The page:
all at once, is in my opinion too much to try and work on. Commit to improving the
little things and it will improve everything much faster! (hey I like that quote
- I'm claiming it as my creation) Otherwise you can end up a frustrated blue belt
like I was. Take 2-3 months, incorporating the right drills, and watch just one of
your kicks become so powerful, and so fast, that most people can't stop it. All it
takes is applying a certain amount of dedication, that others you sparr with don't
know about, and aren't willing too. Then look out, they'll have a VERY HARD time
stopping you. OK, so that's the kind of stuff I would include in a tape on kicking.
There were some other things Mr. Hofbauer mentioned that personally I disagreed
with. He emphasized that one should do a full coil/chamber for each of their kicks,
because they wouldn't be able to develop enough power otherwise. In theory I agree,
but in practicallity I disagree. I never had a full coil, meaning chambering ones
side kick all the way to their chest, or as close as they could to it. I had more
of a half coil, that snuck up from the ground, and practicing the right drills, I
was able to generate a ton of power with it. Plus, if you're sparring against someone,
attempting to fully coil/chamber risks telegraphing ones techniques.
had a concern about one of Mr. Hofbauer's flexibility recommendations. Mr. Hofbauer
made mention that one could do hurdlers stretches for increased flexibility. On the
recently reviewed Shorinji Kempo tape, in the stretching section of that tape, Dr.
Estwanik provides some very specific reasons how that stretch can damage ones knees,
and why they should avoid it.
Please keep in mind though, even though I disagreed
with some minor things, and saw areas for improvement, this is still one of the best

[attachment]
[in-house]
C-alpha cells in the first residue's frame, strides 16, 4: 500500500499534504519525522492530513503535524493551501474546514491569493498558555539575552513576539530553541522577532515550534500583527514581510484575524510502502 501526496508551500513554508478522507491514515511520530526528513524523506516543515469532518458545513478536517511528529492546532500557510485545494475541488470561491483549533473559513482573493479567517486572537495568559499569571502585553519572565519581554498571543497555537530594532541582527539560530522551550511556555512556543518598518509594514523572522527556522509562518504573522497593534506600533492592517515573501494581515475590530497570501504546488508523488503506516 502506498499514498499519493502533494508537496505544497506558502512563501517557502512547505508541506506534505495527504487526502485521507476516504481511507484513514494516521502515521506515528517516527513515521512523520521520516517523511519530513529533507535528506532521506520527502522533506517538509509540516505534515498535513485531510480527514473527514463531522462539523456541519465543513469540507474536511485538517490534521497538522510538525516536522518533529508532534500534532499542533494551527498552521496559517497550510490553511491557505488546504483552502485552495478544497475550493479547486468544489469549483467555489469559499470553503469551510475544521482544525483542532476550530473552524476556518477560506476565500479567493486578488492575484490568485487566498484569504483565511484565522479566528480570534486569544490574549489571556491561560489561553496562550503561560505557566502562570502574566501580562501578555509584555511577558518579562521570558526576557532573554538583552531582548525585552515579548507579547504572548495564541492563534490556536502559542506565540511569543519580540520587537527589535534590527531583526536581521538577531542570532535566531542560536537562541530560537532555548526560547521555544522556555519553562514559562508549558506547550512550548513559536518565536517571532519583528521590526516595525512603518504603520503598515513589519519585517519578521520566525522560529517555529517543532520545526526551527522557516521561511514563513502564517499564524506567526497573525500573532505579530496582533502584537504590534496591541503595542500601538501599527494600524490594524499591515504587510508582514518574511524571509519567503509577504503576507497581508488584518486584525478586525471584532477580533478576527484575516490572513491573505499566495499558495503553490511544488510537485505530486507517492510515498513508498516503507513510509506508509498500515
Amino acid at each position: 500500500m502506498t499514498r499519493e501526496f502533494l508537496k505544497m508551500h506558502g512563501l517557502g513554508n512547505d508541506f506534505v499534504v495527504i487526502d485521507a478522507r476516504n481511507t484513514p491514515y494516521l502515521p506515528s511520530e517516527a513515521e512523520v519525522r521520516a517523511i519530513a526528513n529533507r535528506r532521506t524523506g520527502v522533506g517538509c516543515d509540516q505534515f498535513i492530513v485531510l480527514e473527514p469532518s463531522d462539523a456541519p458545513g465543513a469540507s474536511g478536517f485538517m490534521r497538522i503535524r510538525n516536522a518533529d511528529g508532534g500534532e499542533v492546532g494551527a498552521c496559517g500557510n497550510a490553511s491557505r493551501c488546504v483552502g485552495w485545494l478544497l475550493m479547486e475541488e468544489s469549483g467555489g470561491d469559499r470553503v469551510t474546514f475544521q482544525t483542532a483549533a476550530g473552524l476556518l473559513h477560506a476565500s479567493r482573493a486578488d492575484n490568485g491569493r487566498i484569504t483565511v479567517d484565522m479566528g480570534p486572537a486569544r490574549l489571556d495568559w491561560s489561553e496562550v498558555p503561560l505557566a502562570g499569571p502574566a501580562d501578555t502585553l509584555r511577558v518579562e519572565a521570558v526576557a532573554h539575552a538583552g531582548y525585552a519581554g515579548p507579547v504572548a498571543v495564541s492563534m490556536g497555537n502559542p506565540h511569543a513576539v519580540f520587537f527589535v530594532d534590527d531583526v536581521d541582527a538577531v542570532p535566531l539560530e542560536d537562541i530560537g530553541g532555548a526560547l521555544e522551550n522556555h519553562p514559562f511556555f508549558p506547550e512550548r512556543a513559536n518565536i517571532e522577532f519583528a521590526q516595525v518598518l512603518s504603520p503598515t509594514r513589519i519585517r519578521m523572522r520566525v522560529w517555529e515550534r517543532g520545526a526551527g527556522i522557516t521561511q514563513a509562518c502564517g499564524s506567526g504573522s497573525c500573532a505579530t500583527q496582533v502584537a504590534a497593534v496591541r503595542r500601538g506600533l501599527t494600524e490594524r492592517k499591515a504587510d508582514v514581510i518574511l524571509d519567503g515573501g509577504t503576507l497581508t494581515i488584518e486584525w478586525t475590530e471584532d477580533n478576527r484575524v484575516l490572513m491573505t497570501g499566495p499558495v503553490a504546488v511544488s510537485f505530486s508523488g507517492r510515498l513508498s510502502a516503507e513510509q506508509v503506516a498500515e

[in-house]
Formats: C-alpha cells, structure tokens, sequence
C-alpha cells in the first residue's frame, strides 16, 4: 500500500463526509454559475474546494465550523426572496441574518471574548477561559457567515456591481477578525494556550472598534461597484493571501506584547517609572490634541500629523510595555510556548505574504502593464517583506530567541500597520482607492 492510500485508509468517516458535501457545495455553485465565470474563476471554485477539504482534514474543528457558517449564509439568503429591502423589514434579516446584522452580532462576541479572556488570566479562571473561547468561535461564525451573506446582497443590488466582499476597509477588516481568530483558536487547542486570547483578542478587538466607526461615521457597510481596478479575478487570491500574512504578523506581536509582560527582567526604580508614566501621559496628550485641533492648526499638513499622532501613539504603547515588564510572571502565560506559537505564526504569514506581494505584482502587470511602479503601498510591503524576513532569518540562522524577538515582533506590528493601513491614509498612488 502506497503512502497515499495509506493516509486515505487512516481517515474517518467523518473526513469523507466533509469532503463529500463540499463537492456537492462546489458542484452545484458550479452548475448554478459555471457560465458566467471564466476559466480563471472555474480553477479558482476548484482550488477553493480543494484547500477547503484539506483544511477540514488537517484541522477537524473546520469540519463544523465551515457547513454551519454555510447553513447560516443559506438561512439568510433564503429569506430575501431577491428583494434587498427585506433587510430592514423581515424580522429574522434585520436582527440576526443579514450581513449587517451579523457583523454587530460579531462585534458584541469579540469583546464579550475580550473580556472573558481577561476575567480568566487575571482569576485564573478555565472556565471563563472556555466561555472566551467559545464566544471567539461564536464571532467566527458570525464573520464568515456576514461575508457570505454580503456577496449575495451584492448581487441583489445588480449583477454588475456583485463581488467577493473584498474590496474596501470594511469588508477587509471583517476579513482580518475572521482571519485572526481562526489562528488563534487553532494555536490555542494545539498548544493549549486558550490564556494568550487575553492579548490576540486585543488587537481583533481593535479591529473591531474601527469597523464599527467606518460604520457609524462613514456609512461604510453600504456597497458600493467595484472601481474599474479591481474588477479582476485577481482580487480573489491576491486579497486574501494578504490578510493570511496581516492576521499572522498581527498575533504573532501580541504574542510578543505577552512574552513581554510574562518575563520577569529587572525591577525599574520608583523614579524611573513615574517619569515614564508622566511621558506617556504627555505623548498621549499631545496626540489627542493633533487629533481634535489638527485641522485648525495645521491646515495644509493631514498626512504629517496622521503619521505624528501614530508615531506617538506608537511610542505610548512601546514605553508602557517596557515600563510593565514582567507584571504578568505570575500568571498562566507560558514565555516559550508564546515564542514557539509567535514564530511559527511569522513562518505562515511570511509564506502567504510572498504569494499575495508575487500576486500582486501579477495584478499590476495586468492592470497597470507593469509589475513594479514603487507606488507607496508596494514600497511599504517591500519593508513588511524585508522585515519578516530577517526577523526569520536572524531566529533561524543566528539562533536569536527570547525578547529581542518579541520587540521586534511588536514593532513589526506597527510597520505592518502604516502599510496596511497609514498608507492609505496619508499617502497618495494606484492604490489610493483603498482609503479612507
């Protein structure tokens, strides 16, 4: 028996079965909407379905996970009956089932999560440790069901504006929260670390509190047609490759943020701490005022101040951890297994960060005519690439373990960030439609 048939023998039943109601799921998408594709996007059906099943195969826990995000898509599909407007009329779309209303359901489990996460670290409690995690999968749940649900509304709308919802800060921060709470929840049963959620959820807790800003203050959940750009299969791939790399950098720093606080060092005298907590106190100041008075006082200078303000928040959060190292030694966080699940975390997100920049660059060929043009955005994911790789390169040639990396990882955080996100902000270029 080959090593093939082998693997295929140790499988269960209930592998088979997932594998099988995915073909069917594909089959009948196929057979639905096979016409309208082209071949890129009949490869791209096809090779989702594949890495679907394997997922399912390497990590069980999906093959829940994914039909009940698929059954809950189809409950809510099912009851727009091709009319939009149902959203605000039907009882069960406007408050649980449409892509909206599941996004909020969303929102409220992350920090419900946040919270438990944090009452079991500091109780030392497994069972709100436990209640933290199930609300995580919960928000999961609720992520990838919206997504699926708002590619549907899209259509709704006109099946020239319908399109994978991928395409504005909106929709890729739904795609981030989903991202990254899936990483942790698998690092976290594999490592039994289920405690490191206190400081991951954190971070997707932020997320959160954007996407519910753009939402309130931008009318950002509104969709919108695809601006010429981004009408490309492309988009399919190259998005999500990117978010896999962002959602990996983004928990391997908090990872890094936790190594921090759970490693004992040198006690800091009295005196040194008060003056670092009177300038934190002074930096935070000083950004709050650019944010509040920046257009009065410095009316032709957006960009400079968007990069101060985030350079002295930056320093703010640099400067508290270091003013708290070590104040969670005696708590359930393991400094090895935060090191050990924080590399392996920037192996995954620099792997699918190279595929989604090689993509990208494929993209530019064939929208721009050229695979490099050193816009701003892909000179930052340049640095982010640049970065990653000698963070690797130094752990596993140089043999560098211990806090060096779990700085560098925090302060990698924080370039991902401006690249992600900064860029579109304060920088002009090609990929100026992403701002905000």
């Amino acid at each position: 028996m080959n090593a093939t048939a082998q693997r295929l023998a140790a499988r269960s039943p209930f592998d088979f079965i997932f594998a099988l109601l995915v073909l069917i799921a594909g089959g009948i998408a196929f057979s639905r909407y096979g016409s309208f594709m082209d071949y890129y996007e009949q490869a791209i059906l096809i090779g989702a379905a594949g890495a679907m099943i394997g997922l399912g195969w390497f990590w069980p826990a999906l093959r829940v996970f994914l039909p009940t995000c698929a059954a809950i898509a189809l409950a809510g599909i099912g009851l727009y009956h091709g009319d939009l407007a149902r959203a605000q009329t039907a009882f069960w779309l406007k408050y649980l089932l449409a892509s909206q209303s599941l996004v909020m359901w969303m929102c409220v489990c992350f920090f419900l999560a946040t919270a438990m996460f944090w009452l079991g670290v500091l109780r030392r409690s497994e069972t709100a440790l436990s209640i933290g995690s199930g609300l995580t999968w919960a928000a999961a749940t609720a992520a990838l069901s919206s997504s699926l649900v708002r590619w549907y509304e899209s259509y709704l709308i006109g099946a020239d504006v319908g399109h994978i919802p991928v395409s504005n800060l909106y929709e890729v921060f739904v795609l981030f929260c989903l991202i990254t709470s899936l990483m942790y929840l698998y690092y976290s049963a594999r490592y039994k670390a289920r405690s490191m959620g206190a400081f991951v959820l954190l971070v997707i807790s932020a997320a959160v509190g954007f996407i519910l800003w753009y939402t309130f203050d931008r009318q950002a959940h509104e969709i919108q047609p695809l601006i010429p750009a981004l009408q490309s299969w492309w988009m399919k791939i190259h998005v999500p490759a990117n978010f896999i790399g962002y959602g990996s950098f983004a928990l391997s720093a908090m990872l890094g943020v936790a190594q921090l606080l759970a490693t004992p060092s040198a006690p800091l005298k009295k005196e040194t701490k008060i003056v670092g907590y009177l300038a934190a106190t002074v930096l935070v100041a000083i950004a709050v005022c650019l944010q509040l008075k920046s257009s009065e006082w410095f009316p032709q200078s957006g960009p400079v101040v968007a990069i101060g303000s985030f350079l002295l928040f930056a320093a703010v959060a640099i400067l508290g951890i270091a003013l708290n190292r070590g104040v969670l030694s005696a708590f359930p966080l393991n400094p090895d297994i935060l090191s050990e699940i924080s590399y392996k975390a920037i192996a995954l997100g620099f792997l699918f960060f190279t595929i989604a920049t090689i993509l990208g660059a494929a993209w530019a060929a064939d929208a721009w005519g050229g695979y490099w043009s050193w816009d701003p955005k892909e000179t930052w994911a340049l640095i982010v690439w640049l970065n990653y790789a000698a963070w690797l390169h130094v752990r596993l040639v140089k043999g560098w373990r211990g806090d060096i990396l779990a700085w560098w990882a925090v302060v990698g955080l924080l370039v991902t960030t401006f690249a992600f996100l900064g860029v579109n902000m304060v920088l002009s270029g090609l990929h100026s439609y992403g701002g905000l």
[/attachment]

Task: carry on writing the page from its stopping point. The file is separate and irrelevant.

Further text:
kicking tapes I've seen. Maybe there's a market for better ones, incorporating some
of the secret drills I used. Hmmmm?
OK, so now that most of you think I've
"grilled" this tape, let's go into what I did like. Unlike the Shorinji
Kempo tape, Mr. Hofbauer does stress the importance of a warm up before stretching.
Warm muscles stretch better than cold ones, and that also reduces your risk of injury!
And other than Hofbauer's hurdler stretch remark, I personally felt his stretching
principles were very through and sound. Also, I liked, and found entertaining, the
numerous demonstrations Hofbauer showed on this tape, such as:
1. 5 board
2. 4 board, one handed, speed-heel kick break
3. and there were numerous
acrobatic, turning in the air, multiple board breaks
In closing, here's what
all was on the tape:
2. Muscle Toning - leg strengthening
3. Front Kick
4. Inner Crescent
5. Outside Crescent
7. Twist Kick
8. Side Kick - had a problem with Hofbauer's recommendation
of a cross-step side kick. I personally feel this is a kick some advanced practitioners
could jam, or take one down from.
Kick - very good breakdown of how to do these!
12. Various board breaking demonstrations
there you have it. Mr. Hofbauer's ads for his tapes periodically appear in various
martial arts magazines, as I'm sure many of you have seen. All in all it was a pretty
good tape. However, for intermediate students that are wanting someone to show them
how to pick apart various kicking intricacies, and take their kicks to the next level,
this tape leaves that out in my opinion. Still, a very good tape to get a beginner